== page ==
Beyond those, Carla Speed McNeil’s Finder seems like it’s in a pretty full world, and she takes the approach of not explaining things within the story but then providing endnotes about the sociopolitical contexts of various signifiers in the story, which I think works very well there. I think Linda Medley makes a more convincing fairytale world than Bill Willingham does, but I haven’t read all of either’s works on the subject.

    In terms of more mainstream/superhero stuff, I thought X-Statix did a good job having stories that paralleled our world while also sort of magnifying the flaws for comic/ironic effect. The creation of Mutant Town, which I still don’t know as much about as I’d like to (I prefer ugly mutants), seems like a good way to play with setting, letting it mimic and interact with the stories playing out within it (again, at least in my conception of how Mutant Town should work).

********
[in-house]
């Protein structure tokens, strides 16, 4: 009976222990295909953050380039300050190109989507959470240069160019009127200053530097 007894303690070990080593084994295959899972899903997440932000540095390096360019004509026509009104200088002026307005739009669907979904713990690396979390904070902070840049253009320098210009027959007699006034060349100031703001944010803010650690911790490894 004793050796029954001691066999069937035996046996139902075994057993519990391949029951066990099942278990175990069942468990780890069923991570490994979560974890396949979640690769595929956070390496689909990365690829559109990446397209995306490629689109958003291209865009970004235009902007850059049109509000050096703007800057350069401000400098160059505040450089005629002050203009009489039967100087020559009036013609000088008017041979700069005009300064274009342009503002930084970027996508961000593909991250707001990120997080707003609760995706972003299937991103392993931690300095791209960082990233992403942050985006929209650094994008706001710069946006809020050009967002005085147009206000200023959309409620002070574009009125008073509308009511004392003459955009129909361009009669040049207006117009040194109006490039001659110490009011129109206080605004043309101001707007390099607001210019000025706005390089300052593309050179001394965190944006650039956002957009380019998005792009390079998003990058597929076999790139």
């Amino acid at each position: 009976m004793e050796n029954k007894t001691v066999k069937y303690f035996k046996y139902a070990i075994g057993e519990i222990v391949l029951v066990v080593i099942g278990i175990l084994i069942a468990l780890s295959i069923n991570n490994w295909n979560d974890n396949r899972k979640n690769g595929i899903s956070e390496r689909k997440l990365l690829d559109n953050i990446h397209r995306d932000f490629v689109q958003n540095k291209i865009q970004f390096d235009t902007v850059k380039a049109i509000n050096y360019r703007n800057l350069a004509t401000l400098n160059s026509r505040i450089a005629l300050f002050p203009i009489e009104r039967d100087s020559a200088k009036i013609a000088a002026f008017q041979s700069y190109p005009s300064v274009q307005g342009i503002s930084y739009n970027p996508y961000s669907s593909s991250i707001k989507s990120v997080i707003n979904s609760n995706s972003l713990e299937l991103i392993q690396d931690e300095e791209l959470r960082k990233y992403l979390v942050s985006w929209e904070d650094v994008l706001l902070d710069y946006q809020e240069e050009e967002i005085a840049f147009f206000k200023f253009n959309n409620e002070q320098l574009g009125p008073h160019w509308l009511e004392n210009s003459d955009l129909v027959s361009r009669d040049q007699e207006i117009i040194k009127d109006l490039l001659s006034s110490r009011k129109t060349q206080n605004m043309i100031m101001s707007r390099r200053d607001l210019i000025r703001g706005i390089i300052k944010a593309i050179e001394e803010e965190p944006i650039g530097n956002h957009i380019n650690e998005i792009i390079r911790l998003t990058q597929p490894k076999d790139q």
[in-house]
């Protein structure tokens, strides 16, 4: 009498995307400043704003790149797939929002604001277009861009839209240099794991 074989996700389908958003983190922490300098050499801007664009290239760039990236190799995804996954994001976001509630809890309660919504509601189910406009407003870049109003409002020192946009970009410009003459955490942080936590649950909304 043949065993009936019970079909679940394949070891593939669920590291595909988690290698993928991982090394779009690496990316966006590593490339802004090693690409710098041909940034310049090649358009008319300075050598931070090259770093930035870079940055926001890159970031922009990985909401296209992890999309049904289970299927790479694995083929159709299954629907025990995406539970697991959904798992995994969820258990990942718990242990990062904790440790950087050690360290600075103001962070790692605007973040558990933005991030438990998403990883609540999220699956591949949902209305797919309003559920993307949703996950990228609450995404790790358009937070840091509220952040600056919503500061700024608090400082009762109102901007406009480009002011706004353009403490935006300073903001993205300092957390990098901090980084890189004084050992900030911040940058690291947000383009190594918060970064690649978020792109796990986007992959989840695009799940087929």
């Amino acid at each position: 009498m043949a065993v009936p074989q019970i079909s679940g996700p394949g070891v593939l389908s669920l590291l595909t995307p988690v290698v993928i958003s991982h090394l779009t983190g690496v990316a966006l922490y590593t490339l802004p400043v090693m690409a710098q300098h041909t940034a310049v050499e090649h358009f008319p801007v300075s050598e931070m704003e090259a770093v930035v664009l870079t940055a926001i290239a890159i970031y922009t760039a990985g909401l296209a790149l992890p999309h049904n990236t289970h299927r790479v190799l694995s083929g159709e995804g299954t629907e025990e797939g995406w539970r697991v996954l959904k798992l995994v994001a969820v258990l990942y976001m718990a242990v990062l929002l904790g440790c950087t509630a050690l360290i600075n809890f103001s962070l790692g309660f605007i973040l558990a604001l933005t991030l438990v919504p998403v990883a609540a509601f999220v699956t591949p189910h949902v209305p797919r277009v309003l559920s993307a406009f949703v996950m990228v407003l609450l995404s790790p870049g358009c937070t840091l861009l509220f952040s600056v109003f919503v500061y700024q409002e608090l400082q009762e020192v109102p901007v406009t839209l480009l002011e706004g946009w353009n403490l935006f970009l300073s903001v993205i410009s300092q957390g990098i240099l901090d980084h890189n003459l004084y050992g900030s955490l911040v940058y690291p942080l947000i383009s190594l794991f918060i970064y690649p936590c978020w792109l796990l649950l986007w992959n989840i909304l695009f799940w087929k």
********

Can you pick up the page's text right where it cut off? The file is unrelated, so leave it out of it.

I’ll think about this, though, and Dave I. might have better ideas, too. Hicksville seems like it might be a good example of a flawed place that doesn’t quite work, but it gets awfully close. I don’t know if any of this helps, though.

    — 12 January 2005 at 3:15 am (Permalink)

  5. Jamesmith3 says:

    Yeah, thanks. Not having read ORIGINALS yet, I needed to get a sense of what “place” meant for you in a comic. It’s a tough thing to do, and part of my interest in your opinion stems from wanting to pull it off in my own stuff.

    — 12 January 2005 at 4:50 am (Permalink)

  6. Marc says: